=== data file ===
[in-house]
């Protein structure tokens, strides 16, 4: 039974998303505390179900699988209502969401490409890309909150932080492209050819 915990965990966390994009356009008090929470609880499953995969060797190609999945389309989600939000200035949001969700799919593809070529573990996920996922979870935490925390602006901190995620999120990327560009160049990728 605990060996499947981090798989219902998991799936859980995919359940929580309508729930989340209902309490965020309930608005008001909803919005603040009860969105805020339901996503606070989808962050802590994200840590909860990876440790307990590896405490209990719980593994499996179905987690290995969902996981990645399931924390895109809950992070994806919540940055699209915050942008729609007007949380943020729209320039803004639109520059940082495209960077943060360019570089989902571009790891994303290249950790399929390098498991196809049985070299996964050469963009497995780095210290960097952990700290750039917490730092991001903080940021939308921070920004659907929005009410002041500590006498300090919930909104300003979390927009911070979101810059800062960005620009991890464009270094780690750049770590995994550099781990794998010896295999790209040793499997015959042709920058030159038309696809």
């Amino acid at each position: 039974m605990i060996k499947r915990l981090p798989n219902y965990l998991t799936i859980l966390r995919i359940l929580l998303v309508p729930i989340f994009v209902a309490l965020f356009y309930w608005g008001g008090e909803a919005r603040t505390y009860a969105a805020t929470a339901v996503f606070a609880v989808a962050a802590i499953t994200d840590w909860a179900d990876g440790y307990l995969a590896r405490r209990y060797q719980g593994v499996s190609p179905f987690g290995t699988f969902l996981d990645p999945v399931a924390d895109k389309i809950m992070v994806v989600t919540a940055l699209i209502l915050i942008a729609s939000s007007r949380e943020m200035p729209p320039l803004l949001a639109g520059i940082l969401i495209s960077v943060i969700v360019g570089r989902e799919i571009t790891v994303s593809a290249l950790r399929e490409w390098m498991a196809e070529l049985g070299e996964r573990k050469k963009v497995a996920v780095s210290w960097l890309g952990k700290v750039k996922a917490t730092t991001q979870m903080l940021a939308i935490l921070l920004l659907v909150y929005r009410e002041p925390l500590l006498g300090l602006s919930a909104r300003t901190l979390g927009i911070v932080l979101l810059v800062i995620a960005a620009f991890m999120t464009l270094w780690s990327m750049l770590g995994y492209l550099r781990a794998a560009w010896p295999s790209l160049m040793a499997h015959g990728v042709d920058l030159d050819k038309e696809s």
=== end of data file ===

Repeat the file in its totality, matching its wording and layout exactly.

[in-house]
């Protein structure tokens, strides 16, 4: 039974998303505390179900699988209502969401490409890309909150932080492209050819 915990965990966390994009356009008090929470609880499953995969060797190609999945389309989600939000200035949001969700799919593809070529573990996920996922979870935490925390602006901190995620999120990327560009160049990728 605990060996499947981090798989219902998991799936859980995919359940929580309508729930989340209902309490965020309930608005008001909803919005603040009860969105805020339901996503606070989808962050802590994200840590909860990876440790307990590896405490209990719980593994499996179905987690290995969902996981990645399931924390895109809950992070994806919540940055699209915050942008729609007007949380943020729209320039803004639109520059940082495209960077943060360019570089989902571009790891994303290249950790399929390098498991196809049985070299996964050469963009497995780095210290960097952990700290750039917490730092991001903080940021939308921070920004659907929005009410002041500590006498300090919930909104300003979390927009911070979101810059800062960005620009991890464009270094780690750049770590995994550099781990794998010896295999790209040793499997015959042709920058030159038309696809």
């Amino acid at each position: 039974m605990i060996k499947r915990l981090p798989n219902y965990l998991t799936i859980l966390r995919i359940l929580l998303v309508p729930i989340f994009v209902a309490l965020f356009y309930w608005g008001g008090e909803a919005r603040t505390y009860a969105a805020t929470a339901v996503f606070a609880v989808a962050a802590i499953t994200d840590w909860a179900d990876g440790y307990l995969a590896r405490r209990y060797q719980g593994v499996s190609p179905f987690g290995t699988f969902l996981d990645p999945v399931a924390d895109k389309i809950m992070v994806v989600t919540a940055l699209i209502l915050i942008a729609s939000s007007r949380e943020m200035p729209p320039l803004l949001a639109g520059i940082l969401i495209s960077v943060i969700v360019g570089r989902e799919i571009t790891v994303s593809a290249l950790r399929e490409w390098m498991a196809e070529l049985g070299e996964r573990k050469k963009v497995a996920v780095s210290w960097l890309g952990k700290v750039k996922a917490t730092t991001q979870m903080l940021a939308i935490l921070l920004l659907v909150y929005r009410e002041p925390l500590l006498g300090l602006s919930a909104r300003t901190l979390g927009i911070v932080l979101l810059v800062i995620a960005a620009f991890m999120t464009l270094w780690s990327m750049l770590g995994y492209l550099r781990a794998a560009w010896p295999s790209l160049m040793a499997h015959g990728v042709d920058l030159d050819k038309e696809s």